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Time for a new version of the Blimp layered photo editor. Some of the new features in 1.1.0 are:
- Exif metadata (information provided automatically by most digital cameras) can be viewed and will be included in exported images. See the screenshot below for an example.
- Exporting images should be faster and use less memory.
- Improved previewing quality when viewing zoomed-out images.
- Scroll around images more easily with the mouse (drag and drop).
Please report any problems and suggestions for improvements to me (email@example.com). If you don't have any issues, please send an email anyway. (I guess that goes for you too, spambots.)
Like last year, I'm going to FOSDEM. Last year, I traveled from Paris with the express train (great experience). This year, it's back to planes again. Not looking forward to the security hysteria.
If you're interested in meeting me there, don't hesitate to fire off an e-mail.
The Scheme is on.
I have had my PS3 for almost a year now. and I've rarely had time to use it. Now that I finally do, I find that it's already outdated: the 1.92 firmware won't allow me to log on to the Playstation Store at all.
I would have upgraded the firmware without a second thought if it weren't for the "RSX issue". In firmwares prior to 2.10, the hypervisor contains a vulnerability which allows the operating system to access the nVidia G70-based GPU. My primary goal for bying the PS3 was to code multicore programs and playing with graphics, so I have some incentive to retain GPU access. Of course, downgrading firmwares isn't possible unless I buy a modchip, and this one is near impossible to solder.
However, even if I keep the RSX hole open by not upgrading the firmware, there's actually no OpenGL implementation that will work with the GPU. The closest thing is the Nouveau driver, but that's a long way off, and nobody appears to be working on the PS3-specific parts. I'm guessing that if anything will materialize from this, it will be far into the future.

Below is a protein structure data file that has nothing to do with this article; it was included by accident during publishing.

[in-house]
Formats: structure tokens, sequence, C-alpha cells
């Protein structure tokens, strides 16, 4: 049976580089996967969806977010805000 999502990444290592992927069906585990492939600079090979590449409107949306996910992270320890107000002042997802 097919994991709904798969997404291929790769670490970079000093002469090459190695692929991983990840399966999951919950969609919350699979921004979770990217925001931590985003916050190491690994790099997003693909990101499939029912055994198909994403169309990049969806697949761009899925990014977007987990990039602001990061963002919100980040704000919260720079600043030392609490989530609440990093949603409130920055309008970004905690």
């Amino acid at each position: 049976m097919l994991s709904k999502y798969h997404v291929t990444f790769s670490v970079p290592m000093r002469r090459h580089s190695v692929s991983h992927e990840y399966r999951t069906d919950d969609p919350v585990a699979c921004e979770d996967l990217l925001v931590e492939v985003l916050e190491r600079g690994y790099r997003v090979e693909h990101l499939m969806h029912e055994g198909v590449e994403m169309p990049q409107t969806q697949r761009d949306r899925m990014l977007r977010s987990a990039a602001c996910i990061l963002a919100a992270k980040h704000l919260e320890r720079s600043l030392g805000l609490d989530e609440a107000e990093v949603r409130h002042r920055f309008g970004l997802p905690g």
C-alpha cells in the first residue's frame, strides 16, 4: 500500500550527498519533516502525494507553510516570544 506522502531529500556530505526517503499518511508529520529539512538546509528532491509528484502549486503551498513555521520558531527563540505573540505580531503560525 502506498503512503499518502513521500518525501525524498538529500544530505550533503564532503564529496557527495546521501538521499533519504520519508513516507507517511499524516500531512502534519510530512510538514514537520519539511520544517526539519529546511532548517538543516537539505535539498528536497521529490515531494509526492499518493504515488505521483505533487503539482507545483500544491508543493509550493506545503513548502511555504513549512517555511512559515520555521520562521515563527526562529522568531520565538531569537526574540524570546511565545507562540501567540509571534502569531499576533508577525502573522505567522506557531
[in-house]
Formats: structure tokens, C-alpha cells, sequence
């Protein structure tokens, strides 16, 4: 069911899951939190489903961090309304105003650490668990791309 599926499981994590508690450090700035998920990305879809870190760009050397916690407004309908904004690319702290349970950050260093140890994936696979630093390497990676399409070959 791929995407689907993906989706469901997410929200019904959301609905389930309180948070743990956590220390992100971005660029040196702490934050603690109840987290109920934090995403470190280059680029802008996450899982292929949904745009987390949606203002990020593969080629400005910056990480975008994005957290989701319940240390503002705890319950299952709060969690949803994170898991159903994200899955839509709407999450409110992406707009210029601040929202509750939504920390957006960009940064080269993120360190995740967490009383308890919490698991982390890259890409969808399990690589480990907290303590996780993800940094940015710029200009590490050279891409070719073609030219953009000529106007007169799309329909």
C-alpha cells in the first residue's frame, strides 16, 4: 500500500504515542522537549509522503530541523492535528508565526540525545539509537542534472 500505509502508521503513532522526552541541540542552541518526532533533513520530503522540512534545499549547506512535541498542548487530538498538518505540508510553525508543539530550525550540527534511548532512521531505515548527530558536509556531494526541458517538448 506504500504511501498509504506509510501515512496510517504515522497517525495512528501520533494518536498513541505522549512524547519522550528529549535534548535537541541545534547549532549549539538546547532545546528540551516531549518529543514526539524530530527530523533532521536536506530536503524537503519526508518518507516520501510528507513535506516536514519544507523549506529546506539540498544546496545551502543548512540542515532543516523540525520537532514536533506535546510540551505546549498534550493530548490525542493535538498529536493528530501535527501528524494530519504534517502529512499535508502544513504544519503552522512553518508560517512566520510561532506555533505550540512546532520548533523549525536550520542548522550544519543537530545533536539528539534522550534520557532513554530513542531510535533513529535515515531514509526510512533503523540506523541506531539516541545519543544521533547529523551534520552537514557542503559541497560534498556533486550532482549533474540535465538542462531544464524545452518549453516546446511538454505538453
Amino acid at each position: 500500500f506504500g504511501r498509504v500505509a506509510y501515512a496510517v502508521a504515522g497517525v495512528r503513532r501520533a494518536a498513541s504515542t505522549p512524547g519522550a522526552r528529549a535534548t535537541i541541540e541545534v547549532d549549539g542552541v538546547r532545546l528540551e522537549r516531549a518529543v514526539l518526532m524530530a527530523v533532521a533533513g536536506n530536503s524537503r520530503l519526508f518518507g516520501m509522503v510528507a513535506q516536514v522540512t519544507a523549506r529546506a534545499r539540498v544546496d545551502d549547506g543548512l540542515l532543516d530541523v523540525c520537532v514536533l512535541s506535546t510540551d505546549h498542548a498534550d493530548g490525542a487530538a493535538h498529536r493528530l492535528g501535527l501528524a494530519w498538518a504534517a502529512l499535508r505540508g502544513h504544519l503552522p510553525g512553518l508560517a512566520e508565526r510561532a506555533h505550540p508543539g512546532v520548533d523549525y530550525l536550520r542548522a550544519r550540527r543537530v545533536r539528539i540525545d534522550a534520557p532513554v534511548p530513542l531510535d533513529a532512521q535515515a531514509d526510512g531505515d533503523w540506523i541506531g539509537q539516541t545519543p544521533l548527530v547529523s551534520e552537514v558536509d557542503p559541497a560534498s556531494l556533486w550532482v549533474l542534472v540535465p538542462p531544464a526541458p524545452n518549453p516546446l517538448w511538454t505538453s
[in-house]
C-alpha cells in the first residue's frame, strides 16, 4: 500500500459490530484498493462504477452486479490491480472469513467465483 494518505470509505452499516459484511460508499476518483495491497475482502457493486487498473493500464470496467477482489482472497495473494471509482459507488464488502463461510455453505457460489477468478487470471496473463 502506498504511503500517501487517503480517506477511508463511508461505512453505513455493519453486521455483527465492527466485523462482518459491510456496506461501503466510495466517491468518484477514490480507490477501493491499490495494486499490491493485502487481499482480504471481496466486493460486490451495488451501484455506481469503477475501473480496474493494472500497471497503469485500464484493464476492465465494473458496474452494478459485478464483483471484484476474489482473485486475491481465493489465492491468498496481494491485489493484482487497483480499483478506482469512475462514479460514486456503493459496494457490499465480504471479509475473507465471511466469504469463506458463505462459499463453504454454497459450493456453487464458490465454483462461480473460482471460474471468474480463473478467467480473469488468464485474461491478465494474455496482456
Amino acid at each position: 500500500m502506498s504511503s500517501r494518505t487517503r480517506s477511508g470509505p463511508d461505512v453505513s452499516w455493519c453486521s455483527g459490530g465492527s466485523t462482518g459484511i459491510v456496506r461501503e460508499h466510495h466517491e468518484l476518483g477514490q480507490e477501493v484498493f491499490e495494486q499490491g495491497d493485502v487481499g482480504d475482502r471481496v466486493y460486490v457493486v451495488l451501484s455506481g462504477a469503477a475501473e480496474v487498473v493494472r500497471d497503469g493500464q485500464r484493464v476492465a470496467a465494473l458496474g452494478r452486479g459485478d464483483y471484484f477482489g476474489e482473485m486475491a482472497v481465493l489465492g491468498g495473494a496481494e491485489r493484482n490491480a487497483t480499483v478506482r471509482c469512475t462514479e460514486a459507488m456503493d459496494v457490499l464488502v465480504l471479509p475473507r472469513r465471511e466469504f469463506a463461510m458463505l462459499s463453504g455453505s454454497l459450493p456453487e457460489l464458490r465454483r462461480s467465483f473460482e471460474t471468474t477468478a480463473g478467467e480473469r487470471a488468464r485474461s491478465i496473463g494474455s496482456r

All hope is not lost, however. There's a Cell-based driver for Mesa under development by Tungsten Graphics and friends. They claim to want full GLSL support eventually, but that will take a lot of time and effort.
I'll delay the firmware update for a few more days, and check if there are any opportunities I've overlooked. There's something fundamentally upsetting by being at the mercy of big corporations. I bought the box. I want to use it for writing my own programs. Why should that be such a crime?
I decided to take a peek at Ruby again. There's something cute about the language. There's a also a bunch of tiny webapp libraries in their CTAN/CPAN-like gem collection. Doing something quick and really dirt was never easier:)
I then decided to add flickr and twitter feeds to my homepage, but I wanted the page to remain static. I picked down the twitter and flickr ruby libraries and go to work. The stability of these libraries leave something to be desired. It didn't take all that many minutes to debug most of the buggy parts, fire off a couple of suggestions for improvements/bug fixes, and start being productive. Using the flickr API to pick out four random photos from my photostream on flickr:
flickr = Flickr.new(API_KEY) user = flickr.users('karltk') if user.photos.length < 4 then ps = user.photos else ln = user.photos.length ps =  ps.push(user.photos[rand(ln)]) ps.push(user.photos[rand(ln)]) ps.push(user.photos[rand(ln)]) ps.push(user.photos[rand(ln)]) end urls = "" ps.each do |p| urls += "<a href=\"" + p.url + "\"><img src=\"" + p.source('Square') + "\"/></a>" end urls
Using the twitter API to fetch my four latest status updates:
feed = Twitter::Base.new('username', 'password').timeline(:user) msgs = "" feed[0,4].each do |s| tm = Time.parse(s.created_at) msgs += "<p><a href=\"http://twitter.com/karltk\"><b>(" + tm.strftime("%a %H:%M") + ")</b></a> " + s end msgs
The stings generated by each of these code fragments are inserted into a plain HTML template. The end result, with the twitter feed showing at the bottom right: